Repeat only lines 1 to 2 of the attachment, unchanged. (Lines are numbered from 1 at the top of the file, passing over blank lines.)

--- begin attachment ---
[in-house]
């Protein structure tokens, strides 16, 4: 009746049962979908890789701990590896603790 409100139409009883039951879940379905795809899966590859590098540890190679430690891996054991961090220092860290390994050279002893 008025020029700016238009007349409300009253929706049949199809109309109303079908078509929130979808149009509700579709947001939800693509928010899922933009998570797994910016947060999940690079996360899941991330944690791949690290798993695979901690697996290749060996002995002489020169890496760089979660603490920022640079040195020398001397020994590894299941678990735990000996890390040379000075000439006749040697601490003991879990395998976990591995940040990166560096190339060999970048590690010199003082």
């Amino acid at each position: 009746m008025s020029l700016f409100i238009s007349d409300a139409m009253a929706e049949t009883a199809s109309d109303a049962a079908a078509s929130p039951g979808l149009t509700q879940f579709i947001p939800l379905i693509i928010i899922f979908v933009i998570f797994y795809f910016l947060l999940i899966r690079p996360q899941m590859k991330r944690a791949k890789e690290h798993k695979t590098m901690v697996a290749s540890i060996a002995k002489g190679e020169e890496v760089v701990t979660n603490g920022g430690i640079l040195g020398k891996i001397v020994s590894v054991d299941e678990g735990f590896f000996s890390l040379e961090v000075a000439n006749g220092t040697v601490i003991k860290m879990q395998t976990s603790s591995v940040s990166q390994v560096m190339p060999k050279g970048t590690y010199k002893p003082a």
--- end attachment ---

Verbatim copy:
[in-house]
């Protein structure tokens, strides 16, 4: 009746049962979908890789701990590896603790 409100139409009883039951879940379905795809899966590859590098540890190679430690891996054991961090220092860290390994050279002893 008025020029700016238009007349409300009253929706049949199809109309109303079908078509929130979808149009509700579709947001939800693509928010899922933009998570797994910016947060999940690079996360899941991330944690791949690290798993695979901690697996290749060996002995002489020169890496760089979660603490920022640079040195020398001397020994590894299941678990735990000996890390040379000075000439006749040697601490003991879990395998976990591995940040990166560096190339060999970048590690010199003082």